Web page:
HONOLULU (KHON2) — Keeping workers safe, and figuring out a better way for patients to re-enter society, are top concerns after a patient was arrested on suspicion of killing a nurse at the Hawaii State Hospital.

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The state’s psychiatric hospital has been under scrutiny for decades, with hundreds of millions invested in new facilities, security and beefing up staff. Yet, KHON2 found staff risks actually have increased there in recent years,

So what needs to change?

It has been nearly a decade since escalating assaults at Hawaii State Hospital landed the state administration before a panel of lawmakers investigating workplace safety at the psychiatric facility. In researching the panel’s final report, Always Investigating found this prescient conclusion: “If this problem is not immediately addressed, a fatality will occur at the Hospital.”

Yet, despite years of hiring and training, and millions invested in the facility, KHON2 found a continual and steady increase in assaults and attempted assaults on staff since then, and tragically, a murder.

That has lawmakers raising questions again.

“We do not have enough staffers,” said Sen. Joy San Buenaventura, chair of the Senate Committee on Health and Human Services. “It’s one of those things that I’m going to be asking the governor to prioritize, to task his human resources department into prioritizing.”

Keeping workers safe in a job that involves working with dangerous, mentally ill patients comes with its own set of inherent challenges.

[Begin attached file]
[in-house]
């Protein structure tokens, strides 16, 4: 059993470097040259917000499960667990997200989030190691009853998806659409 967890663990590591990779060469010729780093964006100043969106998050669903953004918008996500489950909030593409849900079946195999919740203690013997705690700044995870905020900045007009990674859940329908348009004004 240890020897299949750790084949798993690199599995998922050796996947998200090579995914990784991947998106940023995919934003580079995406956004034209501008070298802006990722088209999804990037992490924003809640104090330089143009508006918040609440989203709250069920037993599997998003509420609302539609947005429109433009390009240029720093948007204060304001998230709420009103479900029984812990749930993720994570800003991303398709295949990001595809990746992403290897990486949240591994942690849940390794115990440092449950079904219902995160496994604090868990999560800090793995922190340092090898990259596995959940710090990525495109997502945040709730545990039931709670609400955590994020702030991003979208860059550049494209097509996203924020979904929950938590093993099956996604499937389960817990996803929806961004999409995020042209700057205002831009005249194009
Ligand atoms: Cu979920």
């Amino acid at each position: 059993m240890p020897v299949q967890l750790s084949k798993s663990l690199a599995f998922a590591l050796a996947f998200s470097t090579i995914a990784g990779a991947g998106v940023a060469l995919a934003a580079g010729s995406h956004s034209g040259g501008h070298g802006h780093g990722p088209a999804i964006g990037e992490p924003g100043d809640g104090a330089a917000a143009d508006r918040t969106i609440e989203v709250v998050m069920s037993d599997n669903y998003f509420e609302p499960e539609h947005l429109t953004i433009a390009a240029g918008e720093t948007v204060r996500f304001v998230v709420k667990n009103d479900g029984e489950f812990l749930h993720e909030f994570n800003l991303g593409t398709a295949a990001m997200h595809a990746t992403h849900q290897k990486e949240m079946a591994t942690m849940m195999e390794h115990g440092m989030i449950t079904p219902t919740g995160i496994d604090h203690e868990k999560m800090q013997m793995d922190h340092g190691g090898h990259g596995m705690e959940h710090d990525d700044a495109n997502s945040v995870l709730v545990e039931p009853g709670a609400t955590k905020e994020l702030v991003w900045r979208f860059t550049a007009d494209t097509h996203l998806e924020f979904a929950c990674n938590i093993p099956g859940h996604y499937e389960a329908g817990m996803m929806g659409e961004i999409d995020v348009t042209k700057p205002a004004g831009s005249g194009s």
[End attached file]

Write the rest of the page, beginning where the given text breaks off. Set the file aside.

“Mental health and substance abuse can be chronic conditions with relapses,” said Dr. Kenneth Fink, director of the state Department of Health, “and our mental health system requires continued investment and full continuum of care to ensure that individuals are able to safely reside in the community.”

But what about re-entering society? Both the regular prison system, and the state hospital, have transitional-living programs for those soon to be fully released. That was the status for the suspect in Monday’s killing.

“I was told that there was nothing that they saw that said anything other than this person should be transitioning out,” said Sen. Brenton Awa, who represents Windward Oahu and the North Shore. “So there are risks involved when it comes to operating these kinds of systems. Just like our prisons, you always hear of escapees from Laumaka. Does that mean we’re going to shut down Laumaka?”

After enormous investment in the main inpatient facility, what more needs to be done to make the transitional buildings themselves safer for worker?

“You can go to the community, you can say do you guys want to put more money into funding security for this halfway type of transitional facility? There are all those kind of talks,” Awa said. “But in reality, you have a hospital where patients go, it’s a dangerous situation, there are judgment calls whether they go to this transitional facility or not. Could better judgment have been used? I’m not sure.”

San Buenaventura said she wants to know whether the hospital has enough resources to make the right assessments for who should stay or go.

“The focus will be on why,” she said. “What decision was made that the clinicians determined that he was safe enough and normal enough to be released a community? Is it because we did not have enough eyes on him to see that he had these violent tendencies?”

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“We have well-qualified doctors, well-qualified nurses that do a clinic assessment of people who are ready,” explained Dr. Kenneth Luke, administrator of the Hawaii State Hospital. “And in this case the patient in August did appear to be ready for discharge.”